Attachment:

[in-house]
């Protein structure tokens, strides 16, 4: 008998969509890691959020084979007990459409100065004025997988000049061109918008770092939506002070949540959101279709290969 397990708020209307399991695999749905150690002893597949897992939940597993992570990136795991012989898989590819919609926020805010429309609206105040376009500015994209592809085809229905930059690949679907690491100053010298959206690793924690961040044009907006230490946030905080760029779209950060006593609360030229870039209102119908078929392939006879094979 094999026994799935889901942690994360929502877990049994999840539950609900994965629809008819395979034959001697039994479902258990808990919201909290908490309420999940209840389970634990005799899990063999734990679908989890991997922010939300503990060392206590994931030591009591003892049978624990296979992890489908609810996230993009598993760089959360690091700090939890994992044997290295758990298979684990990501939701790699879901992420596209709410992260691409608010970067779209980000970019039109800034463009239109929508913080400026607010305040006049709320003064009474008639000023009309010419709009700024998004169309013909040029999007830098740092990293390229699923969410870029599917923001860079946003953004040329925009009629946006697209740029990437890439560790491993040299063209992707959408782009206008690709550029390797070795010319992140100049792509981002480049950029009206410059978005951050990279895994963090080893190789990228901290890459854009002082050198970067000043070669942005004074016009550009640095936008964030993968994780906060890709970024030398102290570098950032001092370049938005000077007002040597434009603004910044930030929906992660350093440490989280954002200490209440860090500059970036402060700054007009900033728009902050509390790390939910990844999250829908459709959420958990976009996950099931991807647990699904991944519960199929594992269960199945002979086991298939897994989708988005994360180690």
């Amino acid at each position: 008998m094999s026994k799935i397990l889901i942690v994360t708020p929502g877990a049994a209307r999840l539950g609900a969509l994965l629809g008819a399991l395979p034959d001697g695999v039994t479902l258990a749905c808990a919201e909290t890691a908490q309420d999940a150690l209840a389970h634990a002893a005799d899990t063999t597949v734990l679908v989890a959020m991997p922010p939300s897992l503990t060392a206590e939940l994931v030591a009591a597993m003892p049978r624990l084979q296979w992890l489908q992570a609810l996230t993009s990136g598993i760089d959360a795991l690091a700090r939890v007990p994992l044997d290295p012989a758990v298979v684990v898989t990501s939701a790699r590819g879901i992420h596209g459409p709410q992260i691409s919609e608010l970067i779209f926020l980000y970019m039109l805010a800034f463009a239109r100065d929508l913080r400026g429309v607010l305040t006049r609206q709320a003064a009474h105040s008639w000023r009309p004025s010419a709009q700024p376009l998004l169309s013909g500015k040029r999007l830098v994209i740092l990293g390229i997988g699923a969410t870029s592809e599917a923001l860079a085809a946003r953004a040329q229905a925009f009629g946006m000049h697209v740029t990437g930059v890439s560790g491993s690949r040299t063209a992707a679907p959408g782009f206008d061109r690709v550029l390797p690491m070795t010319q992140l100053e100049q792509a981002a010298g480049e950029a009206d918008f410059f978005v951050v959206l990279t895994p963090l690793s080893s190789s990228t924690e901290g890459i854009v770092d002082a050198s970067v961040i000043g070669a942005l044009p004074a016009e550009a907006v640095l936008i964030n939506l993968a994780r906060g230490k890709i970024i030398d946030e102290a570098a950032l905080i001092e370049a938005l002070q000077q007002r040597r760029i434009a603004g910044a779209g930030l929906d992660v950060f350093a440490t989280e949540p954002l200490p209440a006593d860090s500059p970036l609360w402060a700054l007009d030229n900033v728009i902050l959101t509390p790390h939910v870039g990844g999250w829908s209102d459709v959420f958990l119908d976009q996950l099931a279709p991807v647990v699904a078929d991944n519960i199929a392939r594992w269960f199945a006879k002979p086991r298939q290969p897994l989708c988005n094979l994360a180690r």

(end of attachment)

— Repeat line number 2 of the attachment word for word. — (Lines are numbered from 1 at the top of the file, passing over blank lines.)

């Protein structure tokens, strides 16, 4: 008998969509890691959020084979007990459409100065004025997988000049061109918008770092939506002070949540959101279709290969 397990708020209307399991695999749905150690002893597949897992939940597993992570990136795991012989898989590819919609926020805010429309609206105040376009500015994209592809085809229905930059690949679907690491100053010298959206690793924690961040044009907006230490946030905080760029779209950060006593609360030229870039209102119908078929392939006879094979 094999026994799935889901942690994360929502877990049994999840539950609900994965629809008819395979034959001697039994479902258990808990919201909290908490309420999940209840389970634990005799899990063999734990679908989890991997922010939300503990060392206590994931030591009591003892049978624990296979992890489908609810996230993009598993760089959360690091700090939890994992044997290295758990298979684990990501939701790699879901992420596209709410992260691409608010970067779209980000970019039109800034463009239109929508913080400026607010305040006049709320003064009474008639000023009309010419709009700024998004169309013909040029999007830098740092990293390229699923969410870029599917923001860079946003953004040329925009009629946006697209740029990437890439560790491993040299063209992707959408782009206008690709550029390797070795010319992140100049792509981002480049950029009206410059978005951050990279895994963090080893190789990228901290890459854009002082050198970067000043070669942005004074016009550009640095936008964030993968994780906060890709970024030398102290570098950032001092370049938005000077007002040597434009603004910044930030929906992660350093440490989280954002200490209440860090500059970036402060700054007009900033728009902050509390790390939910990844999250829908459709959420958990976009996950099931991807647990699904991944519960199929594992269960199945002979086991298939897994989708988005994360180690």